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Beelzebub Jones Rides Into The Sunset With ‘Doomsday Desperado!’

Andrew McLatchie is better known for his bluesy persona Half Deaf Clatch. However, a few years ago, he decided to do something a little different. After a discussion with author Richard Wall, they began work on a musical and literary collaboration. 

What started as a fun idea grew into a project which would see them create their own Spaghetti Western. An idea focused around the character Beelzebub Jones. McLatchie designed the theme for the album which creates a captivating soundtrack blending a dark americana style with a western backdrop. Wall wrote a short story based on a synopsis of the album’s theme.

Under the name of Beelzebub Jones, they released the first part of what would become a trilogy, A Good Day To Be A Bad Guy. Its opening track “Nicotine, Liquor & Blasphemy” instantly sets up the mood with a compelling instrumental arrangement. As you would expect from any good western movie. Then McLatchie’s growly vocals come in to let the story begin.

Each song progresses the story with the lyrics painting so many scenes but, it is his musical talents which steal the show, none more than the outstanding moments “Never Take Me Alive” and “Vultures”. If you read the accompanying story after hearing the album, these will come to mind when reading the chapter “The Getaway”.

Beelzebub Jones is the bad and ugly but the soundtrack to his story is definitely the good

The Forsaken Territory continues the story. It takes a 10-year jump from the first instalment as we see Beelzebub Jones and his trusty horse continue their journey. Again, McLatchie sets the mood with more of his instrumental arrangements. From then the songs start to flow naturally and with more confidence compared to A Good Day To Be A Bad Guy. Taken nothing away from the debut, but this is a case when the sequel is better.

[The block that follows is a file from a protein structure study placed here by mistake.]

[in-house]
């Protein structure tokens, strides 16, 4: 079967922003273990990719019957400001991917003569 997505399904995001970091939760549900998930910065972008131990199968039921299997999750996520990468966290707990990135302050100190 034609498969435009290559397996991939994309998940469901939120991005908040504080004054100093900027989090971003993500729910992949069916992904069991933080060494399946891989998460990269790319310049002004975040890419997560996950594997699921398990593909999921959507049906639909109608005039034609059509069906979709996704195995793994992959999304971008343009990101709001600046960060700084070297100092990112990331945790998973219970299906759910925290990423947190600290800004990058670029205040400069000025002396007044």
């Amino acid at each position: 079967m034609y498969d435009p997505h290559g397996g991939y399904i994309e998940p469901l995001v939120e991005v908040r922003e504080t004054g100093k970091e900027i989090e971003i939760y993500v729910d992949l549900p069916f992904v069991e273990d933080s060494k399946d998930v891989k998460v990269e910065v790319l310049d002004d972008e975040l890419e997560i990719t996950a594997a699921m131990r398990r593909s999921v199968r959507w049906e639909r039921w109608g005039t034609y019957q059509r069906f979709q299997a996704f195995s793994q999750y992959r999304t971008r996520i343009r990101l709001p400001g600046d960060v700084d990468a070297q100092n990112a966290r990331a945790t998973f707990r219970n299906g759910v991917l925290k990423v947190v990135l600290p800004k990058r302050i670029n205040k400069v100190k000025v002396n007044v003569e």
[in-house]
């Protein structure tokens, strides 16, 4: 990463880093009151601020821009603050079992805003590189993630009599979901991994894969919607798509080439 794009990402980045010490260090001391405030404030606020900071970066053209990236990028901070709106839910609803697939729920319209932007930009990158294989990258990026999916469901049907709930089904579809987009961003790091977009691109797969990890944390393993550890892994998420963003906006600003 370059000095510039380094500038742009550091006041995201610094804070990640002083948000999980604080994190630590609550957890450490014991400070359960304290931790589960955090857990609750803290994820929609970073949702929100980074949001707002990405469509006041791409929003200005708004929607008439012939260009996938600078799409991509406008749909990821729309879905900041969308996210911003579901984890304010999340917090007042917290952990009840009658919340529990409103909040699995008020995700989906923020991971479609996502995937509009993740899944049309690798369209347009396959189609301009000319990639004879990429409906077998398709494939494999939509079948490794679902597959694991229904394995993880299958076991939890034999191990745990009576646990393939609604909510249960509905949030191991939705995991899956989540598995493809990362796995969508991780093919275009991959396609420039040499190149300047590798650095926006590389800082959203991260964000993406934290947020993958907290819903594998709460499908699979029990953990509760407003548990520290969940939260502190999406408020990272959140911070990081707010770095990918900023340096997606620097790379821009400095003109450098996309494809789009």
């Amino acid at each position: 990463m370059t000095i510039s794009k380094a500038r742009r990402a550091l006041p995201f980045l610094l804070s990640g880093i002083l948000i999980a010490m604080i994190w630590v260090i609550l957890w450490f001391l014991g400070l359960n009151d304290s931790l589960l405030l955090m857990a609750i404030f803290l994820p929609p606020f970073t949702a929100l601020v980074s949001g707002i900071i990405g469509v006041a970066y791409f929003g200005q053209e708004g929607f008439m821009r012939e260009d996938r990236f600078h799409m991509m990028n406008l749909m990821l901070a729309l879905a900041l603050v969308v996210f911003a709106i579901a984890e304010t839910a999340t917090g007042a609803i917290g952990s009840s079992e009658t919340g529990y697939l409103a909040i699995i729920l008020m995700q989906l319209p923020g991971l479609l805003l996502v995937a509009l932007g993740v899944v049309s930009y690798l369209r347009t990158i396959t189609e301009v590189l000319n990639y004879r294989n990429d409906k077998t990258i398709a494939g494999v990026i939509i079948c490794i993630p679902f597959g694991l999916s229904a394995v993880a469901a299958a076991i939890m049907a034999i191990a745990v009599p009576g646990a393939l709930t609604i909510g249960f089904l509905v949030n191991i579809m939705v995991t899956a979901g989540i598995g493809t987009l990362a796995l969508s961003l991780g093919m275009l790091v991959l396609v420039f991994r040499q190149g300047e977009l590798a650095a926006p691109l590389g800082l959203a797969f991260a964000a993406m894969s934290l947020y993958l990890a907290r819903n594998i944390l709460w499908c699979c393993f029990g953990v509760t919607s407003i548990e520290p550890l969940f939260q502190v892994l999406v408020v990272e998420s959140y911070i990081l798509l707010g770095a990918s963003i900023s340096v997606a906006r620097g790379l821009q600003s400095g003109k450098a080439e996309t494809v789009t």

There are so many more exceptional moments such as “Bastard of the Badlands” which is the perfect description of the leading character Beelzebub Jones. “The Town of Trinity” has more of a playful manner, but the lyrics shine as they describe the backdrop for the next part of the tale. But, no songs stand out more than “Hangman’s Hill” (part one and two). The atmospheric sound and its emotional tone are captivating from beginning to end. As the story ends with To Be Continued, it leaves the listener/reader wondering how this trilogy will end.

Now to the newly released Doomsday Desperado! The final instalment of the Beelzebub Jones trilogy. Its opening track has a different tone to the albums prior. The musicianship shines yet again as McLatchie’s arrangement enriches the release’s storytelling tone. His guitar intertwines with the various other instruments to create a darkly atmospheric soundtrack.

As Doomsday Desperado! progresses, McLatchie storytelling qualities with his lyrics get some time to shine. When they do, it draws in the listener as “The One of Four” and “The Dead Man’s Hand” can testify. The depth and imagery they provoke add so much to the listening experience.

Listen to “Doomsday Desperado!” below

However, to hear this album at its best, its finale “The Final Showdown” has it all. Running just over 20 minutes, this has a captivating cinematic feel that has a lot to offer. It begins with yet another instrumental intro before McLatchie sets the stage Beelzebub Jones showdown with his arch-nemesis. His guitar as always has so much to say. It also does a sublime job of reflecting the mood of the scene. Like the rest of the songs throughout this trilogy, the use of the various layers of music combines to create a soundtrack which guarantees to hold the listener’s attention with its ever-changing mood. As for how the story ends, you will have to find out by listening to the album and reading the accompanying book. 

Overall, the Beelzebub Jones trilogy is an outstanding adventure that deserves your time. Personally, listening to the music first followed by reading the short stories is the best way to go. As reading the words gives it a running soundtrack in your head. Whatever your preference, these albums are essential listening.

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